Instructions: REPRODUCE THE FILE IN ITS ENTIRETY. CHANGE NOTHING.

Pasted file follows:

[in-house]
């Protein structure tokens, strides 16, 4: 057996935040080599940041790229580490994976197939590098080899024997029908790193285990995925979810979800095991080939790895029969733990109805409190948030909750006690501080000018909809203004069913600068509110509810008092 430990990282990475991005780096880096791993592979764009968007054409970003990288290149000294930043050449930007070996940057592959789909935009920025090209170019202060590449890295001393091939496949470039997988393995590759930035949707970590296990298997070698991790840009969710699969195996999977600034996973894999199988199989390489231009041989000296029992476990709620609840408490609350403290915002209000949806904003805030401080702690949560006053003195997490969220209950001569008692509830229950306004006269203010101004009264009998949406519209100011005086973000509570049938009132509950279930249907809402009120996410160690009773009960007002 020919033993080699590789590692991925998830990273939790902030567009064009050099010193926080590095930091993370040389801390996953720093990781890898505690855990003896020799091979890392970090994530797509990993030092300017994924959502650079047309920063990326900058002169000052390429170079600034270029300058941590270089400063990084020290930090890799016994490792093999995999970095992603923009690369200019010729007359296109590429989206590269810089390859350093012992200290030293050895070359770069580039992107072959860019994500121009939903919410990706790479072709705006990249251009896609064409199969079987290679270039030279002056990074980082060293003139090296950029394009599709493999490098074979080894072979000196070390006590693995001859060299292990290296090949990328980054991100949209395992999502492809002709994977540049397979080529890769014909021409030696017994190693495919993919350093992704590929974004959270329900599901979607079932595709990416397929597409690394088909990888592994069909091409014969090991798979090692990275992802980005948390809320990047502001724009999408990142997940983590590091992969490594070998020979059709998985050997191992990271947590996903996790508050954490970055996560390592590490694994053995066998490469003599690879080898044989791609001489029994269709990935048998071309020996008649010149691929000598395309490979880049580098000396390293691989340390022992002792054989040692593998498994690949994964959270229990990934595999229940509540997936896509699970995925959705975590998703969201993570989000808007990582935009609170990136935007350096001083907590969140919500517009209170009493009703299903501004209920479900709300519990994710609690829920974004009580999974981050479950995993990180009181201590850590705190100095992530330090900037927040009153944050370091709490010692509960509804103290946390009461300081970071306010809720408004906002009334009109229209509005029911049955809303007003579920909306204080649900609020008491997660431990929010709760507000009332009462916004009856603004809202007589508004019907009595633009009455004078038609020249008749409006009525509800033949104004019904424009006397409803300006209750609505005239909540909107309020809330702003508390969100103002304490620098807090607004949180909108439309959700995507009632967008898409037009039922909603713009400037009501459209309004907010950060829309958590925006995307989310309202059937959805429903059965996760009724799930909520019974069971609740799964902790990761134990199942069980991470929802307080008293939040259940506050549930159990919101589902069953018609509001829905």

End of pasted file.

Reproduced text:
[in-house]
């Protein structure tokens, strides 16, 4: 057996935040080599940041790229580490994976197939590098080899024997029908790193285990995925979810979800095991080939790895029969733990109805409190948030909750006690501080000018909809203004069913600068509110509810008092 430990990282990475991005780096880096791993592979764009968007054409970003990288290149000294930043050449930007070996940057592959789909935009920025090209170019202060590449890295001393091939496949470039997988393995590759930035949707970590296990298997070698991790840009969710699969195996999977600034996973894999199988199989390489231009041989000296029992476990709620609840408490609350403290915002209000949806904003805030401080702690949560006053003195997490969220209950001569008692509830229950306004006269203010101004009264009998949406519209100011005086973000509570049938009132509950279930249907809402009120996410160690009773009960007002 020919033993080699590789590692991925998830990273939790902030567009064009050099010193926080590095930091993370040389801390996953720093990781890898505690855990003896020799091979890392970090994530797509990993030092300017994924959502650079047309920063990326900058002169000052390429170079600034270029300058941590270089400063990084020290930090890799016994490792093999995999970095992603923009690369200019010729007359296109590429989206590269810089390859350093012992200290030293050895070359770069580039992107072959860019994500121009939903919410990706790479072709705006990249251009896609064409199969079987290679270039030279002056990074980082060293003139090296950029394009599709493999490098074979080894072979000196070390006590693995001859060299292990290296090949990328980054991100949209395992999502492809002709994977540049397979080529890769014909021409030696017994190693495919993919350093992704590929974004959270329900599901979607079932595709990416397929597409690394088909990888592994069909091409014969090991798979090692990275992802980005948390809320990047502001724009999408990142997940983590590091992969490594070998020979059709998985050997191992990271947590996903996790508050954490970055996560390592590490694994053995066998490469003599690879080898044989791609001489029994269709990935048998071309020996008649010149691929000598395309490979880049580098000396390293691989340390022992002792054989040692593998498994690949994964959270229990990934595999229940509540997936896509699970995925959705975590998703969201993570989000808007990582935009609170990136935007350096001083907590969140919500517009209170009493009703299903501004209920479900709300519990994710609690829920974004009580999974981050479950995993990180009181201590850590705190100095992530330090900037927040009153944050370091709490010692509960509804103290946390009461300081970071306010809720408004906002009334009109229209509005029911049955809303007003579920909306204080649900609020008491997660431990929010709760507000009332009462916004009856603004809202007589508004019907009595633009009455004078038609020249008749409006009525509800033949104004019904424009006397409803300006209750609505005239909540909107309020809330702003508390969100103002304490620098807090607004949180909108439309959700995507009632967008898409037009039922909603713009400037009501459209309004907010950060829309958590925006995307989310309202059937959805429903059965996760009724799930909520019974069971609740799964902790990761134990199942069980991470929802307080008293939040259940506050549930159990919101589902069953018609509001829905």